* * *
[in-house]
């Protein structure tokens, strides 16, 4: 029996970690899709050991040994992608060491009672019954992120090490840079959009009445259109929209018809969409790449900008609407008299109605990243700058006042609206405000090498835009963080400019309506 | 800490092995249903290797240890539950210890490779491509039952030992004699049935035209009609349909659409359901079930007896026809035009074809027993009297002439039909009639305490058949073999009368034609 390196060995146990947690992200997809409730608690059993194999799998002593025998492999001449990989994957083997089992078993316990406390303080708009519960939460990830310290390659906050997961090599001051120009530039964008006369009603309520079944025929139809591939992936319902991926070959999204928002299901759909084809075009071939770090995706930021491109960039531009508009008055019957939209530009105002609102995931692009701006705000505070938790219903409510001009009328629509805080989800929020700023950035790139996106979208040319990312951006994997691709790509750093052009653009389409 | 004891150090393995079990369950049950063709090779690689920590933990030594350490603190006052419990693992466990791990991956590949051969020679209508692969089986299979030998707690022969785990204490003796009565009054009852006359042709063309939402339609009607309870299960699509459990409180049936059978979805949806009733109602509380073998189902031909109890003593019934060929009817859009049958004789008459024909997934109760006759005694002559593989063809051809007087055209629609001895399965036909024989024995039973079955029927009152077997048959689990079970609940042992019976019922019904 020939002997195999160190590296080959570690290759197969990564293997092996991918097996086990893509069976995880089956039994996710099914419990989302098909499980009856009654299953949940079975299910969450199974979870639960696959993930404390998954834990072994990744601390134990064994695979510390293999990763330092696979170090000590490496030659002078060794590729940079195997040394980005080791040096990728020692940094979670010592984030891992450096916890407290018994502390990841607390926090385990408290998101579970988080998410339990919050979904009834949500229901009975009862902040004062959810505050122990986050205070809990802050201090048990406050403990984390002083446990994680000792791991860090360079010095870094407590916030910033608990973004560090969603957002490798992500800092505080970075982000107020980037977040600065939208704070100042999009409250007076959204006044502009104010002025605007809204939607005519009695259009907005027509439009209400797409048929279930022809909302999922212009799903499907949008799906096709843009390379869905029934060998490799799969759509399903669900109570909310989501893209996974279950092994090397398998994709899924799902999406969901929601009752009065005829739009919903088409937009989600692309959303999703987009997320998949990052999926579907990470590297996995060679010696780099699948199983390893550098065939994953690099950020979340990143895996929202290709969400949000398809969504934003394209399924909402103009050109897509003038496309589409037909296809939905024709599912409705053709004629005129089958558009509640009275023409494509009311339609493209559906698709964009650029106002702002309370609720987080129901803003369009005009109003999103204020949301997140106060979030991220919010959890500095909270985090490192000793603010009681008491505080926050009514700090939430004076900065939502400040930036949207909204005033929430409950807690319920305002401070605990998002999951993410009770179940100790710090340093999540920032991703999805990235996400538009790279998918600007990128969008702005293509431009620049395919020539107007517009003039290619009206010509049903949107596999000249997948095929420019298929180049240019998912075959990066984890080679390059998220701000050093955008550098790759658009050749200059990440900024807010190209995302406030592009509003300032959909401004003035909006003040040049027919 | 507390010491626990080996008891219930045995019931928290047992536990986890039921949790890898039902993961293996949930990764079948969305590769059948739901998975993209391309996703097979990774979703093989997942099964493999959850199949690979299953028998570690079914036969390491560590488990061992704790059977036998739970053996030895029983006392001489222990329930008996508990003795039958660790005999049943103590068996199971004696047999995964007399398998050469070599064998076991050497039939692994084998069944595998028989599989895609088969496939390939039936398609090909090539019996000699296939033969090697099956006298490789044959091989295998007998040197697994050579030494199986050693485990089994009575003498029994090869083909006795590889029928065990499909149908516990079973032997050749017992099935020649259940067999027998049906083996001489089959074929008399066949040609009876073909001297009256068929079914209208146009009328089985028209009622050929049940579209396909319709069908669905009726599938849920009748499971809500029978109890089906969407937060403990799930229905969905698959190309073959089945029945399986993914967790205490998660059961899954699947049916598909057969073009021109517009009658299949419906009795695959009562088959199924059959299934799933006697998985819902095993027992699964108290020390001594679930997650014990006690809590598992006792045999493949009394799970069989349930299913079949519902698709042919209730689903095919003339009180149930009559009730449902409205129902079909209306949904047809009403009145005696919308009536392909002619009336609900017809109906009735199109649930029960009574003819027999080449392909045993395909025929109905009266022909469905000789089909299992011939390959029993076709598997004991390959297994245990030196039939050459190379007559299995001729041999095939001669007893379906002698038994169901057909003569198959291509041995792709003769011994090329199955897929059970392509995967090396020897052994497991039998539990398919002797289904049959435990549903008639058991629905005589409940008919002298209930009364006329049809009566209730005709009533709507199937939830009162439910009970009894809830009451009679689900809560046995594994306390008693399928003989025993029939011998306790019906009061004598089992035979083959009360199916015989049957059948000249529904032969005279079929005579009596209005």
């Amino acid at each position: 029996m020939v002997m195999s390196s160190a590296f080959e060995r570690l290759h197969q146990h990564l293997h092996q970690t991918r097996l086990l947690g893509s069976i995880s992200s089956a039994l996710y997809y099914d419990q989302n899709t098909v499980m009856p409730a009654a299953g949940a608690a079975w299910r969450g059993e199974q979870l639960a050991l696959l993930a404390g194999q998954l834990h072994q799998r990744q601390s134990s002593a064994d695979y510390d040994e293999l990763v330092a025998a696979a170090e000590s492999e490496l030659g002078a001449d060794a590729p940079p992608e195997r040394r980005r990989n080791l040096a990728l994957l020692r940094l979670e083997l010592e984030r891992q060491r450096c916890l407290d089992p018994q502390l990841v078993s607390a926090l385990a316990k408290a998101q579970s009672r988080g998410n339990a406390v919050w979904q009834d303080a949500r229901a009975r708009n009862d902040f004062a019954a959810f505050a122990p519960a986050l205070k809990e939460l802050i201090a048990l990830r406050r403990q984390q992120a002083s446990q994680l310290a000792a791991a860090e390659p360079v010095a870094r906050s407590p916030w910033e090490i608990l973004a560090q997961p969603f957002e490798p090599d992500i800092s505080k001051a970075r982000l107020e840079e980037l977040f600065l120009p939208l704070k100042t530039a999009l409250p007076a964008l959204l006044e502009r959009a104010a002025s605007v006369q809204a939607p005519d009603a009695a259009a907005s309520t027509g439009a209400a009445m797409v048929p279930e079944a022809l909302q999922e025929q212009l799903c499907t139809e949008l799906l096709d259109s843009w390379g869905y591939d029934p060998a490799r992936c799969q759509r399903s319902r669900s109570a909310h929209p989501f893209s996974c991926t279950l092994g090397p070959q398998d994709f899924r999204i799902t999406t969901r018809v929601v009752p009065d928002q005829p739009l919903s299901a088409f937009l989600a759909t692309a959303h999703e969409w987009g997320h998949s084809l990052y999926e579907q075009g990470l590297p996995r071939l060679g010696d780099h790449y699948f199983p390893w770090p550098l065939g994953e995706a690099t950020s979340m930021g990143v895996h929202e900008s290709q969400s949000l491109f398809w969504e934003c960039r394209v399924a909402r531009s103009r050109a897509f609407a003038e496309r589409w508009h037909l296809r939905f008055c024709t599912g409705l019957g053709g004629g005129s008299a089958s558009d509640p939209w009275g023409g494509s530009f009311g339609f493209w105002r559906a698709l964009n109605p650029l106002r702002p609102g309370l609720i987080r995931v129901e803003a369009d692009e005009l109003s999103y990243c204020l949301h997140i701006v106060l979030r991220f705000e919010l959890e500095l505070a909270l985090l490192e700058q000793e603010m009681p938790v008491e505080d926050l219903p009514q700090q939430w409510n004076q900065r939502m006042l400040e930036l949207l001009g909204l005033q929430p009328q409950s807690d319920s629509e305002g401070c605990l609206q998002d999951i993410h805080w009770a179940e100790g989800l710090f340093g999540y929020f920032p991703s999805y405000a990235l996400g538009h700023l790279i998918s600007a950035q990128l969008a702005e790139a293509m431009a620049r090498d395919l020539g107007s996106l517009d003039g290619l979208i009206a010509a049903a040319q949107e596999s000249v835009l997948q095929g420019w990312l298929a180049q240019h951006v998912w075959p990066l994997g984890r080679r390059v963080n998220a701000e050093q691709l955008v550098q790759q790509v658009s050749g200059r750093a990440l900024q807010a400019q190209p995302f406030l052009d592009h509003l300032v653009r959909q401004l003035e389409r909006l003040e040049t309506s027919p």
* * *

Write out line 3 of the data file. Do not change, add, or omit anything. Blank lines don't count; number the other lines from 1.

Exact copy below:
């Amino acid at each position: 029996m020939v002997m195999s390196s160190a590296f080959e060995r570690l290759h197969q146990h990564l293997h092996q970690t991918r097996l086990l947690g893509s069976i995880s992200s089956a039994l996710y997809y099914d419990q989302n899709t098909v499980m009856p409730a009654a299953g949940a608690a079975w299910r969450g059993e199974q979870l639960a050991l696959l993930a404390g194999q998954l834990h072994q799998r990744q601390s134990s002593a064994d695979y510390d040994e293999l990763v330092a025998a696979a170090e000590s492999e490496l030659g002078a001449d060794a590729p940079p992608e195997r040394r980005r990989n080791l040096a990728l994957l020692r940094l979670e083997l010592e984030r891992q060491r450096c916890l407290d089992p018994q502390l990841v078993s607390a926090l385990a316990k408290a998101q579970s009672r988080g998410n339990a406390v919050w979904q009834d303080a949500r229901a009975r708009n009862d902040f004062a019954a959810f505050a122990p519960a986050l205070k809990e939460l802050i201090a048990l990830r406050r403990q984390q992120a002083s446990q994680l310290a000792a791991a860090e390659p360079v010095a870094r906050s407590p916030w910033e090490i608990l973004a560090q997961p969603f957002e490798p090599d992500i800092s505080k001051a970075r982000l107020e840079e980037l977040f600065l120009p939208l704070k100042t530039a999009l409250p007076a964008l959204l006044e502009r959009a104010a002025s605007v006369q809204a939607p005519d009603a009695a259009a907005s309520t027509g439009a209400a009445m797409v048929p279930e079944a022809l909302q999922e025929q212009l799903c499907t139809e949008l799906l096709d259109s843009w390379g869905y591939d029934p060998a490799r992936c799969q759509r399903s319902r669900s109570a909310h929209p989501f893209s996974c991926t279950l092994g090397p070959q398998d994709f899924r999204i799902t999406t969901r018809v929601v009752p009065d928002q005829p739009l919903s299901a088409f937009l989600a759909t692309a959303h999703e969409w987009g997320h998949s084809l990052y999926e579907q075009g990470l590297p996995r071939l060679g010696d780099h790449y699948f199983p390893w770090p550098l065939g994953e995706a690099t950020s979340m930021g990143v895996h929202e900008s290709q969400s949000l491109f398809w969504e934003c960039r394209v399924a909402r531009s103009r050109a897509f609407a003038e496309r589409w508009h037909l296809r939905f008055c024709t599912g409705l019957g053709g004629g005129s008299a089958s558009d509640p939209w009275g023409g494509s530009f009311g339609f493209w105002r559906a698709l964009n109605p650029l106002r702002p609102g309370l609720i987080r995931v129901e803003a369009d692009e005009l109003s999103y990243c204020l949301h997140i701006v106060l979030r991220f705000e919010l959890e500095l505070a909270l985090l490192e700058q000793e603010m009681p938790v008491e505080d926050l219903p009514q700090q939430w409510n004076q900065r939502m006042l400040e930036l949207l001009g909204l005033q929430p009328q409950s807690d319920s629509e305002g401070c605990l609206q998002d999951i993410h805080w009770a179940e100790g989800l710090f340093g999540y929020f920032p991703s999805y405000a990235l996400g538009h700023l790279i998918s600007a950035q990128l969008a702005e790139a293509m431009a620049r090498d395919l020539g107007s996106l517009d003039g290619l979208i009206a010509a049903a040319q949107e596999s000249v835009l997948q095929g420019w990312l298929a180049q240019h951006v998912w075959p990066l994997g984890r080679r390059v963080n998220a701000e050093q691709l955008v550098q790759q790509v658009s050749g200059r750093a990440l900024q807010a400019q190209p995302f406030l052009d592009h509003l300032v653009r959909q401004l003035e389409r909006l003040e040049t309506s027919p």